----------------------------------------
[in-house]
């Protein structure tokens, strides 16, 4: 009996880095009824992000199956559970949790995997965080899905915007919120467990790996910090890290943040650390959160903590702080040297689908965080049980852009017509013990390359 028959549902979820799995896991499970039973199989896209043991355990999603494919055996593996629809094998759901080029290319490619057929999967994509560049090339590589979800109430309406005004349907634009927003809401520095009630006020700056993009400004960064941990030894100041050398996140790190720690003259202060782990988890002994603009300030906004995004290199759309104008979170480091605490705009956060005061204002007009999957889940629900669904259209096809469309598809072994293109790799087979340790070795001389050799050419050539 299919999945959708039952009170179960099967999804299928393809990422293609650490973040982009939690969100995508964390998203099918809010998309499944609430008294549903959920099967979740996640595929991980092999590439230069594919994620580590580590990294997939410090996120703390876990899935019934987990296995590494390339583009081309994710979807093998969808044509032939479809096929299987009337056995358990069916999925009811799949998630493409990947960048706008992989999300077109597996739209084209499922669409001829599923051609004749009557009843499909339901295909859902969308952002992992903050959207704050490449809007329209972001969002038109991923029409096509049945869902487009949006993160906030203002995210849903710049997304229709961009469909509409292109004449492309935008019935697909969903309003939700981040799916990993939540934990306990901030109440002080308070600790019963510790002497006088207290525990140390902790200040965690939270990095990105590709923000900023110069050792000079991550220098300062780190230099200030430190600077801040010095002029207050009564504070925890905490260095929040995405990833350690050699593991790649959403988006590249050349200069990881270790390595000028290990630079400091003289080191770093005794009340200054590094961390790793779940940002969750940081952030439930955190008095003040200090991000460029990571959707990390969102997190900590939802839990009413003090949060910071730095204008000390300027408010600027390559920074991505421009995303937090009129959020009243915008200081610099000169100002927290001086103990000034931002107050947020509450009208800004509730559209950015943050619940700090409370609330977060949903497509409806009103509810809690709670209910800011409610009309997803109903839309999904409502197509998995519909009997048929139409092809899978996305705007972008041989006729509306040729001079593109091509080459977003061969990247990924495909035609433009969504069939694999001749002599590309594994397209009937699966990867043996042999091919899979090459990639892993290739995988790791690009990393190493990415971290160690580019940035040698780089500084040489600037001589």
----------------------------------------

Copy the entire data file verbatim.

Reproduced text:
[in-house]
């Protein structure tokens, strides 16, 4: 009996880095009824992000199956559970949790995997965080899905915007919120467990790996910090890290943040650390959160903590702080040297689908965080049980852009017509013990390359 028959549902979820799995896991499970039973199989896209043991355990999603494919055996593996629809094998759901080029290319490619057929999967994509560049090339590589979800109430309406005004349907634009927003809401520095009630006020700056993009400004960064941990030894100041050398996140790190720690003259202060782990988890002994603009300030906004995004290199759309104008979170480091605490705009956060005061204002007009999957889940629900669904259209096809469309598809072994293109790799087979340790070795001389050799050419050539 299919999945959708039952009170179960099967999804299928393809990422293609650490973040982009939690969100995508964390998203099918809010998309499944609430008294549903959920099967979740996640595929991980092999590439230069594919994620580590580590990294997939410090996120703390876990899935019934987990296995590494390339583009081309994710979807093998969808044509032939479809096929299987009337056995358990069916999925009811799949998630493409990947960048706008992989999300077109597996739209084209499922669409001829599923051609004749009557009843499909339901295909859902969308952002992992903050959207704050490449809007329209972001969002038109991923029409096509049945869902487009949006993160906030203002995210849903710049997304229709961009469909509409292109004449492309935008019935697909969903309003939700981040799916990993939540934990306990901030109440002080308070600790019963510790002497006088207290525990140390902790200040965690939270990095990105590709923000900023110069050792000079991550220098300062780190230099200030430190600077801040010095002029207050009564504070925890905490260095929040995405990833350690050699593991790649959403988006590249050349200069990881270790390595000028290990630079400091003289080191770093005794009340200054590094961390790793779940940002969750940081952030439930955190008095003040200090991000460029990571959707990390969102997190900590939802839990009413003090949060910071730095204008000390300027408010600027390559920074991505421009995303937090009129959020009243915008200081610099000169100002927290001086103990000034931002107050947020509450009208800004509730559209950015943050619940700090409370609330977060949903497509409806009103509810809690709670209910800011409610009309997803109903839309999904409502197509998995519909009997048929139409092809899978996305705007972008041989006729509306040729001079593109091509080459977003061969990247990924495909035609433009969504069939694999001749002599590309594994397209009937699966990867043996042999091919899979090459990639892993290739995988790791690009990393190493990415971290160690580019940035040698780089500084040489600037001589």